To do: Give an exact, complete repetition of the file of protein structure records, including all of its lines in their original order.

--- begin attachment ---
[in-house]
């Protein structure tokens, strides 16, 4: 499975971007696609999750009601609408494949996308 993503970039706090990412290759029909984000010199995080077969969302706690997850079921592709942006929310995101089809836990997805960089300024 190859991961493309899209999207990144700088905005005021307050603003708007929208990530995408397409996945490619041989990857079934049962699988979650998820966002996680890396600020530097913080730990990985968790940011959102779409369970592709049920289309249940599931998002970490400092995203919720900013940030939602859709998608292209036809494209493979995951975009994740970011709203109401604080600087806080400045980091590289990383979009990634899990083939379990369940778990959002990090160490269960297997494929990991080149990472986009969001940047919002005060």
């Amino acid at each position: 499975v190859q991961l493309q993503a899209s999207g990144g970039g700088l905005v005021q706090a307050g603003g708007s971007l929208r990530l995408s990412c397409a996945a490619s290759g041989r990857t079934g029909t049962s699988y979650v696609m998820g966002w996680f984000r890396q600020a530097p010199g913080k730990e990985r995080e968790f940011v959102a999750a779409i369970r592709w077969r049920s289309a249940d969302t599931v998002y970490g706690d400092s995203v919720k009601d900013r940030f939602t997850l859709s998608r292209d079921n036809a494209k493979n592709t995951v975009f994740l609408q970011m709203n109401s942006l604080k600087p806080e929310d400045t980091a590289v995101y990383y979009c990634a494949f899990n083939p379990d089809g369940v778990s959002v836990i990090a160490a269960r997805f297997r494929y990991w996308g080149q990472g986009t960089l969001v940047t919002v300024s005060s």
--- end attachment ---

[in-house]
């Protein structure tokens, strides 16, 4: 499975971007696609999750009601609408494949996308 993503970039706090990412290759029909984000010199995080077969969302706690997850079921592709942006929310995101089809836990997805960089300024 190859991961493309899209999207990144700088905005005021307050603003708007929208990530995408397409996945490619041989990857079934049962699988979650998820966002996680890396600020530097913080730990990985968790940011959102779409369970592709049920289309249940599931998002970490400092995203919720900013940030939602859709998608292209036809494209493979995951975009994740970011709203109401604080600087806080400045980091590289990383979009990634899990083939379990369940778990959002990090160490269960297997494929990991080149990472986009969001940047919002005060």
């Amino acid at each position: 499975v190859q991961l493309q993503a899209s999207g990144g970039g700088l905005v005021q706090a307050g603003g708007s971007l929208r990530l995408s990412c397409a996945a490619s290759g041989r990857t079934g029909t049962s699988y979650v696609m998820g966002w996680f984000r890396q600020a530097p010199g913080k730990e990985r995080e968790f940011v959102a999750a779409i369970r592709w077969r049920s289309a249940d969302t599931v998002y970490g706690d400092s995203v919720k009601d900013r940030f939602t997850l859709s998608r292209d079921n036809a494209k493979n592709t995951v975009f994740l609408q970011m709203n109401s942006l604080k600087p806080e929310d400045t980091a590289v995101y990383y979009c990634a494949f899990n083939p379990d089809g369940v778990s959002v836990i990090a160490a269960r997805f297997r494929y990991w996308g080149q990472g986009t960089l969001v940047t919002v300024s005060s």